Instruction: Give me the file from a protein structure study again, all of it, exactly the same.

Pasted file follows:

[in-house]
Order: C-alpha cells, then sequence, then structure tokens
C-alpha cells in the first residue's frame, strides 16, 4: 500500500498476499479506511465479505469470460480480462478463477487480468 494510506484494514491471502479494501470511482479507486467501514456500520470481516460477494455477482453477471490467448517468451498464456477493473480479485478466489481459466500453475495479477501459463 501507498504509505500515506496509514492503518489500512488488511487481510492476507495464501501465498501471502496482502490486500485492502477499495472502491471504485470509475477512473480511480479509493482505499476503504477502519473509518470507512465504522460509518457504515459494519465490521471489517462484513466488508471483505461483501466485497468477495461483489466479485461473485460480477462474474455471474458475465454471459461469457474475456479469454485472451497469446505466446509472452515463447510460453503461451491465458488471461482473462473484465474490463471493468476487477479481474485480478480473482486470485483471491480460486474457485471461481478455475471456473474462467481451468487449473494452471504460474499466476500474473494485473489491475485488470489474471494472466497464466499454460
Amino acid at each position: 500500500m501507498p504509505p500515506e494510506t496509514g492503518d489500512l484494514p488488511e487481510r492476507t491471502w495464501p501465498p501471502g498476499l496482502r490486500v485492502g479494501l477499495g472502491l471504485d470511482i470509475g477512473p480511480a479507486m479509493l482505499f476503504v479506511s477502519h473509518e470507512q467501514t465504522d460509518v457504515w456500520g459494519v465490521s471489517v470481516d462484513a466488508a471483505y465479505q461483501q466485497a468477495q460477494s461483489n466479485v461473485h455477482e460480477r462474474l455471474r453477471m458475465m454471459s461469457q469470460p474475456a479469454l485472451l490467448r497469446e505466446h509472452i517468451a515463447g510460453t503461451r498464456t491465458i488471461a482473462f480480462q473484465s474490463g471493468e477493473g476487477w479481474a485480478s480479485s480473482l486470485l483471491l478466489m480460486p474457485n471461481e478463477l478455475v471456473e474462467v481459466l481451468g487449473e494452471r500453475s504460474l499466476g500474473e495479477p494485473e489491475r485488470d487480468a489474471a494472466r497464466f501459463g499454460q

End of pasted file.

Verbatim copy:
[in-house]
Order: C-alpha cells, then sequence, then structure tokens
C-alpha cells in the first residue's frame, strides 16, 4: 500500500498476499479506511465479505469470460480480462478463477487480468 494510506484494514491471502479494501470511482479507486467501514456500520470481516460477494455477482453477471490467448517468451498464456477493473480479485478466489481459466500453475495479477501459463 501507498504509505500515506496509514492503518489500512488488511487481510492476507495464501501465498501471502496482502490486500485492502477499495472502491471504485470509475477512473480511480479509493482505499476503504477502519473509518470507512465504522460509518457504515459494519465490521471489517462484513466488508471483505461483501466485497468477495461483489466479485461473485460480477462474474455471474458475465454471459461469457474475456479469454485472451497469446505466446509472452515463447510460453503461451491465458488471461482473462473484465474490463471493468476487477479481474485480478480473482486470485483471491480460486474457485471461481478455475471456473474462467481451468487449473494452471504460474499466476500474473494485473489491475485488470489474471494472466497464466499454460
Amino acid at each position: 500500500m501507498p504509505p500515506e494510506t496509514g492503518d489500512l484494514p488488511e487481510r492476507t491471502w495464501p501465498p501471502g498476499l496482502r490486500v485492502g479494501l477499495g472502491l471504485d470511482i470509475g477512473p480511480a479507486m479509493l482505499f476503504v479506511s477502519h473509518e470507512q467501514t465504522d460509518v457504515w456500520g459494519v465490521s471489517v470481516d462484513a466488508a471483505y465479505q461483501q466485497a468477495q460477494s461483489n466479485v461473485h455477482e460480477r462474474l455471474r453477471m458475465m454471459s461469457q469470460p474475456a479469454l485472451l490467448r497469446e505466446h509472452i517468451a515463447g510460453t503461451r498464456t491465458i488471461a482473462f480480462q473484465s474490463g471493468e477493473g476487477w479481474a485480478s480479485s480473482l486470485l483471491l478466489m480460486p474457485n471461481e478463477l478455475v471456473e474462467v481459466l481451468g487449473e494452471r500453475s504460474l499466476g500474473e495479477p494485473e489491475r485488470d487480468a489474471a494472466r497464466f501459463g499454460q